As I read it, the conversation was about the definition of “unique”, but perhaps also about how it can be meaningfully or usefully used. And my first bit of wondering was about whether the trick to using the word in a meaningful way when talking about films (or people) is to attach the adjective to a more specific noun or characteristic.

I can see that describing a particular film as unique is meaningless if we argue that films have so many variables and characteristics that each film is unique — it’s not like the one yellow pebble in a box of blues and browns, where there are few characteristics and most of them are uniform or shared. And following that line, to say that every film is unique is true, but a platitude, so we don’t want to go there.

But I think it could be useful to say something like, “The director’s vision of New York is unique” or “The filming of bridges is unique” — narrow the field of reference and it starts to make more sense to talk of something being one of a kind, rather than similar to or the same as others.

Maybe a litmus test is to think of the non-unique examples: the director’s vision of New York that’s pretty much like someone (or everyone) else’s, the way of filming of bridges that you’ve seen before. If it’s easy enough to come up with other, non-unique (or standard or shared) ways of doing the same thing and you can’t think of another film that does it the same way as the one you’re referring to, then I think you’ve got a good case for meaningful or useful uniqueness.

But definitely no “more” or “less” in the picture.

And then I started wondering if there’s a problem with saying that “unique” or “one of a kind” means that nothing else is exactly the same as it (which is why films and people are all unique). Maybe “unique” means something more like “there’s nothing else like it” or “there’s nothing else similar to it”. So then what we’re talking about is a film that sits in a category all its own, a film that doesn’t have peers or siblings or imitators or close antecedents. And then it’s clear that a film can’t be more or less unique — it’s either out of the box altogether, or in it and playing with its mates. I think that looking at it this way, some films could be unique where others are not, but still no film could be more or less unique than another.

Or, we could scrap all that and say that every film (and person and bus-stop) is unique, and the only meaningful conversation we can have is about what makes a particular film/person/bus-stop unique.

What do you think, writerly, travelling, thinky, wordy, arty,  crafty, wandery friends? Please tell me where I’m wrong, where I’m right, and what I’ve missed. But gently, hey.

Get thee to a library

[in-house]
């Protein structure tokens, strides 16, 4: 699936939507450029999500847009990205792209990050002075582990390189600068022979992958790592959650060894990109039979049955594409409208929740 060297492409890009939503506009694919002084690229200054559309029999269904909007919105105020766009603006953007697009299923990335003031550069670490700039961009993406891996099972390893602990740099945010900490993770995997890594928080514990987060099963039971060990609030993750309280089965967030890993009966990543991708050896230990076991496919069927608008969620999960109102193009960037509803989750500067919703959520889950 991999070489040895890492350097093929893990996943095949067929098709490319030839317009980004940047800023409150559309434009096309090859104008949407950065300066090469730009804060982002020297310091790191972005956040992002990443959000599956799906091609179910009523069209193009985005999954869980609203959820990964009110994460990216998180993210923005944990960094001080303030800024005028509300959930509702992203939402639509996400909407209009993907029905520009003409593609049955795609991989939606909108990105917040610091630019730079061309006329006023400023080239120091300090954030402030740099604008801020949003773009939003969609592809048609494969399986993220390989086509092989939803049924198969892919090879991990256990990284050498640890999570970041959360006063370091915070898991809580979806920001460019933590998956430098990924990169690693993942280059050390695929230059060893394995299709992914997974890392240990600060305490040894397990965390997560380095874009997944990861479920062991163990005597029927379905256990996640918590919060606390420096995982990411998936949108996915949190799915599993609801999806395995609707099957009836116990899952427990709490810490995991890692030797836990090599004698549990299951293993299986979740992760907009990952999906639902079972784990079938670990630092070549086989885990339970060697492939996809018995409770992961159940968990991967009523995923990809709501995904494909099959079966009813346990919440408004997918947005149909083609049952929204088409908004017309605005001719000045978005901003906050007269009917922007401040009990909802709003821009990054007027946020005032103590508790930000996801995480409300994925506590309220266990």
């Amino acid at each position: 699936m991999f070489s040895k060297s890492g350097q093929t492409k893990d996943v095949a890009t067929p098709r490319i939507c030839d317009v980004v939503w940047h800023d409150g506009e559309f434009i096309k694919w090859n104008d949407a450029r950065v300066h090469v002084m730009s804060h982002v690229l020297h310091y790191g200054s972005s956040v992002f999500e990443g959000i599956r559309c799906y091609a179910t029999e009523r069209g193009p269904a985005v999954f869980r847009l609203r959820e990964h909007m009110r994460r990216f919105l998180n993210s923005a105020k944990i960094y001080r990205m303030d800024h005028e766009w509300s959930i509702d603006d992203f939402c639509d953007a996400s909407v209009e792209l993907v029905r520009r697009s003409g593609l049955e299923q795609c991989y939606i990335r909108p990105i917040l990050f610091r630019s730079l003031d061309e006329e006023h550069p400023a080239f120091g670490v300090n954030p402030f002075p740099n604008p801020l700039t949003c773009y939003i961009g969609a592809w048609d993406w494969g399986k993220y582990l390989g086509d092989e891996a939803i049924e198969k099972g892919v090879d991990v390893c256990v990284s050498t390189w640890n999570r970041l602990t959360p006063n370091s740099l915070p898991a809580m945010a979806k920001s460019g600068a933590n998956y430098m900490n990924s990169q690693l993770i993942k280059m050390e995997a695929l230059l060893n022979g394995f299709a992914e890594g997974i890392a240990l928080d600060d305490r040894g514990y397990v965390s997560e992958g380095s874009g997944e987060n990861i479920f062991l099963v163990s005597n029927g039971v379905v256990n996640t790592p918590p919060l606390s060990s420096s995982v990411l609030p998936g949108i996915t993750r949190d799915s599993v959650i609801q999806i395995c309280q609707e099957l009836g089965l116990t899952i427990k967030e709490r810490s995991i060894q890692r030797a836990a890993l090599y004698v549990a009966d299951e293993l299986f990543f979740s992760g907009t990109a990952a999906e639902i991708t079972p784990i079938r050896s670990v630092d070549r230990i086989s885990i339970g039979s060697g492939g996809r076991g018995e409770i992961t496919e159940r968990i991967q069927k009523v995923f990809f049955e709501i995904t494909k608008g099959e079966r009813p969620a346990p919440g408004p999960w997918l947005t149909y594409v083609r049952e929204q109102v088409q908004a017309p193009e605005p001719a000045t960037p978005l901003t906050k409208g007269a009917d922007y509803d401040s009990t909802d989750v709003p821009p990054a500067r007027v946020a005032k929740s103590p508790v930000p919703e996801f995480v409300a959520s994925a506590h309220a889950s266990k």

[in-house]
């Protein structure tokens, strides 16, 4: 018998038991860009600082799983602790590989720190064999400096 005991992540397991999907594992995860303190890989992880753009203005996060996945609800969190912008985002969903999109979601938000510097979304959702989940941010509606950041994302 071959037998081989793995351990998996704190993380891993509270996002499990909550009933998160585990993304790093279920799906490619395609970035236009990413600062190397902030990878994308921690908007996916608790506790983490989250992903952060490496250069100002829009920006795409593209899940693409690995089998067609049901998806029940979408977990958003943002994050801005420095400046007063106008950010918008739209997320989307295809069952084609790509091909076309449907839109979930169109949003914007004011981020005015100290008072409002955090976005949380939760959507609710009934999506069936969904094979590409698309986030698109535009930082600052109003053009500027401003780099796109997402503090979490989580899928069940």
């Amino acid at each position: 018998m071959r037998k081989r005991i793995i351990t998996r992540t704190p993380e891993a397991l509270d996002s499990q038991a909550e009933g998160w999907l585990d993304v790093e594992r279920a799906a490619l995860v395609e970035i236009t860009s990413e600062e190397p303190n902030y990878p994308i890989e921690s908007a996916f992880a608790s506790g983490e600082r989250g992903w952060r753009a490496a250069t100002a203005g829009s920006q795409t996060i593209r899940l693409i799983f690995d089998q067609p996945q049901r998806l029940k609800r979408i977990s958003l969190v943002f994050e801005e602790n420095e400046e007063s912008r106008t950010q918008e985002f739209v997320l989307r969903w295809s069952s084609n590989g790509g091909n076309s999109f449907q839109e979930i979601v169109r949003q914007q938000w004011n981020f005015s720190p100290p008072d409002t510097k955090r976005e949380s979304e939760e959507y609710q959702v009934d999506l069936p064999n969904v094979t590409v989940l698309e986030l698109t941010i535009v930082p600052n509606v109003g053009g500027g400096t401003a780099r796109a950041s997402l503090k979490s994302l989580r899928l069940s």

Another piece for my sporadic but fervent library fandom, geek-happy, book-philic, dance-crazy series.

But who gets to do the reshelving?

Reading lists

P1050661The bedside table
The pile of books by my bed is getting out of hand — I’m partway through eight of these and have worthy intentions towards the rest. From bottom to top, they are: excellent, but hard work; strange; charming, but my French was better eight years ago when I started reading it; essential, but daunting; thought-provoking, but irritatingly blokey; so well written I can’t bring myself to read past the first chapter until I can pay proper attention; fun, then boring; terrific, according to my partner; a classic; very dated, but I’m much calmer this week; also dated, but I’m having a good time.

Coming up
Two of my friends have books coming out at the moment, and they both look to be winners. Check out Maria McMillan’s The Rope Walk and Pip Adam’s I’m Working on a Building.

And I’ve got three books on hold at the library: John Le Carré’s A Delicate Truth (because I can’t hold out any longer) and James Salter’s Light Years and All That Is (because I read a review of one and then wanted to read both).

How to write
If you want to know how to avoid writing rubbish prose, Orwell summed it up pretty well almost 70 years ago. For example:

Each of these passages has faults of its own, but, quite apart from avoidable ugliness, two qualities are common to all of them. The first is staleness of imagery; the other is lack of precision. The writer either has a meaning and cannot express it, or he inadvertently says something else, or he is almost indifferent as to whether his words mean anything or not. This mixture of vagueness and sheer incompetence is the most marked characteristic of modern English prose, and especially of any kind of political writing. As soon as certain topics are raised, the concrete melts into the abstract and no one seems able to think of turns of speech that are not hackneyed: prose consists less and less of words chosen for the sake of their meaning, and more and more of phrases tacked together like the sections of a prefabricated henhouse.

The next project